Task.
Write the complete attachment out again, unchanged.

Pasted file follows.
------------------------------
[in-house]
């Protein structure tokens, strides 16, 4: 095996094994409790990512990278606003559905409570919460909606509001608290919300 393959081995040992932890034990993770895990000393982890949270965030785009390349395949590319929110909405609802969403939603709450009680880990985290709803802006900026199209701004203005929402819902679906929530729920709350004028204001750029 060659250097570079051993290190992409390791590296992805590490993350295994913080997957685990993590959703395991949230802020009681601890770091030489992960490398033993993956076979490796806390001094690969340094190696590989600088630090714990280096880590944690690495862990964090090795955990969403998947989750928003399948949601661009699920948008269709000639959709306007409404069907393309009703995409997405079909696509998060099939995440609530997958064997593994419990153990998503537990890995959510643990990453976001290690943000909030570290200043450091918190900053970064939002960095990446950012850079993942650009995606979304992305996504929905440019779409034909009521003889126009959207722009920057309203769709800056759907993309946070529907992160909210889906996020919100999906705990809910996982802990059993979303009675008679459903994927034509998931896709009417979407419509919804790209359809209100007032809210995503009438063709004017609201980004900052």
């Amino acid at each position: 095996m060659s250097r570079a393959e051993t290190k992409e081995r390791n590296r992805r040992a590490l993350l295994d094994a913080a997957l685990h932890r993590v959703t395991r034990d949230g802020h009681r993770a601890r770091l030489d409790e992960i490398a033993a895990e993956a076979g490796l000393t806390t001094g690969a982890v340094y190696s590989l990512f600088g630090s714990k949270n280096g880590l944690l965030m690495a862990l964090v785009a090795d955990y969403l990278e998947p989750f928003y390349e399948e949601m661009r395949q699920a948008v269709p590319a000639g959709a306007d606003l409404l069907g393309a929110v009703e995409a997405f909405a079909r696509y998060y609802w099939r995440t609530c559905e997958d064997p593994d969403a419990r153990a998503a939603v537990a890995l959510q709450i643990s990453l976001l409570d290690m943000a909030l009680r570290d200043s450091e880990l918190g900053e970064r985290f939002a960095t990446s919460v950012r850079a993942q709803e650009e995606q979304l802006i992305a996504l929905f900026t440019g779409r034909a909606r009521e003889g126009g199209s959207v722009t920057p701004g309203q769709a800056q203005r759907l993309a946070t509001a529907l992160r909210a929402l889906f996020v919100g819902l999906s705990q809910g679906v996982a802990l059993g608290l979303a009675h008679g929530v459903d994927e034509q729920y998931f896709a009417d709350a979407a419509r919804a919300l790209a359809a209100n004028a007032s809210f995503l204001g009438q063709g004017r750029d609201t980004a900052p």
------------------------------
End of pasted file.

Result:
[in-house]
């Protein structure tokens, strides 16, 4: 095996094994409790990512990278606003559905409570919460909606509001608290919300 393959081995040992932890034990993770895990000393982890949270965030785009390349395949590319929110909405609802969403939603709450009680880990985290709803802006900026199209701004203005929402819902679906929530729920709350004028204001750029 060659250097570079051993290190992409390791590296992805590490993350295994913080997957685990993590959703395991949230802020009681601890770091030489992960490398033993993956076979490796806390001094690969340094190696590989600088630090714990280096880590944690690495862990964090090795955990969403998947989750928003399948949601661009699920948008269709000639959709306007409404069907393309009703995409997405079909696509998060099939995440609530997958064997593994419990153990998503537990890995959510643990990453976001290690943000909030570290200043450091918190900053970064939002960095990446950012850079993942650009995606979304992305996504929905440019779409034909009521003889126009959207722009920057309203769709800056759907993309946070529907992160909210889906996020919100999906705990809910996982802990059993979303009675008679459903994927034509998931896709009417979407419509919804790209359809209100007032809210995503009438063709004017609201980004900052």
């Amino acid at each position: 095996m060659s250097r570079a393959e051993t290190k992409e081995r390791n590296r992805r040992a590490l993350l295994d094994a913080a997957l685990h932890r993590v959703t395991r034990d949230g802020h009681r993770a601890r770091l030489d409790e992960i490398a033993a895990e993956a076979g490796l000393t806390t001094g690969a982890v340094y190696s590989l990512f600088g630090s714990k949270n280096g880590l944690l965030m690495a862990l964090v785009a090795d955990y969403l990278e998947p989750f928003y390349e399948e949601m661009r395949q699920a948008v269709p590319a000639g959709a306007d606003l409404l069907g393309a929110v009703e995409a997405f909405a079909r696509y998060y609802w099939r995440t609530c559905e997958d064997p593994d969403a419990r153990a998503a939603v537990a890995l959510q709450i643990s990453l976001l409570d290690m943000a909030l009680r570290d200043s450091e880990l918190g900053e970064r985290f939002a960095t990446s919460v950012r850079a993942q709803e650009e995606q979304l802006i992305a996504l929905f900026t440019g779409r034909a909606r009521e003889g126009g199209s959207v722009t920057p701004g309203q769709a800056q203005r759907l993309a946070t509001a529907l992160r909210a929402l889906f996020v919100g819902l999906s705990q809910g679906v996982a802990l059993g608290l979303a009675h008679g929530v459903d994927e034509q729920y998931f896709a009417d709350a979407a419509r919804a919300l790209a359809a209100n004028a007032s809210f995503l204001g009438q063709g004017r750029d609201t980004a900052p």